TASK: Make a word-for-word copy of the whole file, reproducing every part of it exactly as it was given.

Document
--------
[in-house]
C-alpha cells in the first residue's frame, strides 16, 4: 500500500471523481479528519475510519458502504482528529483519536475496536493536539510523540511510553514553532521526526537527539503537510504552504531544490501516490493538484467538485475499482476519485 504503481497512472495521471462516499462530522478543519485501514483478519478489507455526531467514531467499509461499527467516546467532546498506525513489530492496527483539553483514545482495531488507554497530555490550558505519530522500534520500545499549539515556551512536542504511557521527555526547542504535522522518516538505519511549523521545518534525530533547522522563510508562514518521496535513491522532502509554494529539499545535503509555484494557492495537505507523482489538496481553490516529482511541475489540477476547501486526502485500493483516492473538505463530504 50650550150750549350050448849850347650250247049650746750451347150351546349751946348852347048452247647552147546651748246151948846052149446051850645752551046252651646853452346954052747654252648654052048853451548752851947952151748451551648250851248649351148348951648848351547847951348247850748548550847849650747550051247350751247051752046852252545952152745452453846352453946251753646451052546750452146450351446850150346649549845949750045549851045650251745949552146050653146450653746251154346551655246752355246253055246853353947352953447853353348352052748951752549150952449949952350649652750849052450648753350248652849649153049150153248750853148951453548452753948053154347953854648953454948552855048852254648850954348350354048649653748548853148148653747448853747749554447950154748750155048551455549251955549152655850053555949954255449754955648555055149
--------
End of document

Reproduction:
[in-house]
C-alpha cells in the first residue's frame, strides 16, 4: 500500500471523481479528519475510519458502504482528529483519536475496536493536539510523540511510553514553532521526526537527539503537510504552504531544490501516490493538484467538485475499482476519485 504503481497512472495521471462516499462530522478543519485501514483478519478489507455526531467514531467499509461499527467516546467532546498506525513489530492496527483539553483514545482495531488507554497530555490550558505519530522500534520500545499549539515556551512536542504511557521527555526547542504535522522518516538505519511549523521545518534525530533547522522563510508562514518521496535513491522532502509554494529539499545535503509555484494557492495537505507523482489538496481553490516529482511541475489540477476547501486526502485500493483516492473538505463530504 50650550150750549350050448849850347650250247049650746750451347150351546349751946348852347048452247647552147546651748246151948846052149446051850645752551046252651646853452346954052747654252648654052048853451548752851947952151748451551648250851248649351148348951648848351547847951348247850748548550847849650747550051247350751247051752046852252545952152745452453846352453946251753646451052546750452146450351446850150346649549845949750045549851045650251745949552146050653146450653746251154346551655246752355246253055246853353947352953447853353348352052748951752549150952449949952350649652750849052450648753350248652849649153049150153248750853148951453548452753948053154347953854648953454948552855048852254648850954348350354048649653748548853148148653747448853747749554447950154748750155048551455549251955549152655850053555949954255449754955648555055149